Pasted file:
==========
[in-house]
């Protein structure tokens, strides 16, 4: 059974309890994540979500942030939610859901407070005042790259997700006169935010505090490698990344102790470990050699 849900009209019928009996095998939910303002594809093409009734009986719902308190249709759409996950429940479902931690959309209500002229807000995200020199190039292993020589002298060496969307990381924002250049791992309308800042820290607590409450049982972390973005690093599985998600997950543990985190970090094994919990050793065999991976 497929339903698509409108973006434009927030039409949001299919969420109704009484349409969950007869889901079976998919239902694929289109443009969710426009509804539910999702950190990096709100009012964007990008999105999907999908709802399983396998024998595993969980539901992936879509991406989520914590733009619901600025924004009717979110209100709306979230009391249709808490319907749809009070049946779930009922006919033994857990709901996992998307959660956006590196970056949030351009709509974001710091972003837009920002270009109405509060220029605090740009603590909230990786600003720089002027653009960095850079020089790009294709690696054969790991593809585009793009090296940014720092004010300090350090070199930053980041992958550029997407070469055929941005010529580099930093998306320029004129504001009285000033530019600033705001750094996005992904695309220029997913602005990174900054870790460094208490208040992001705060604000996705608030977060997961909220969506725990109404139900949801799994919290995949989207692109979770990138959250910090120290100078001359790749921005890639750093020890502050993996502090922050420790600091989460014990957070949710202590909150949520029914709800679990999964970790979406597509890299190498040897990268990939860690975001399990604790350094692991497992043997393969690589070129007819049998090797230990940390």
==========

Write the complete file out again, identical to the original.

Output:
[in-house]
């Protein structure tokens, strides 16, 4: 059974309890994540979500942030939610859901407070005042790259997700006169935010505090490698990344102790470990050699 849900009209019928009996095998939910303002594809093409009734009986719902308190249709759409996950429940479902931690959309209500002229807000995200020199190039292993020589002298060496969307990381924002250049791992309308800042820290607590409450049982972390973005690093599985998600997950543990985190970090094994919990050793065999991976 497929339903698509409108973006434009927030039409949001299919969420109704009484349409969950007869889901079976998919239902694929289109443009969710426009509804539910999702950190990096709100009012964007990008999105999907999908709802399983396998024998595993969980539901992936879509991406989520914590733009619901600025924004009717979110209100709306979230009391249709808490319907749809009070049946779930009922006919033994857990709901996992998307959660956006590196970056949030351009709509974001710091972003837009920002270009109405509060220029605090740009603590909230990786600003720089002027653009960095850079020089790009294709690696054969790991593809585009793009090296940014720092004010300090350090070199930053980041992958550029997407070469055929941005010529580099930093998306320029004129504001009285000033530019600033705001750094996005992904695309220029997913602005990174900054870790460094208490208040992001705060604000996705608030977060997961909220969506725990109404139900949801799994919290995949989207692109979770990138959250910090120290100078001359790749921005890639750093020890502050993996502090922050420790600091989460014990957070949710202590909150949520029914709800679990999964970790979406597509890299190498040897990268990939860690975001399990604790350094692991497992043997393969690589070129007819049998090797230990940390």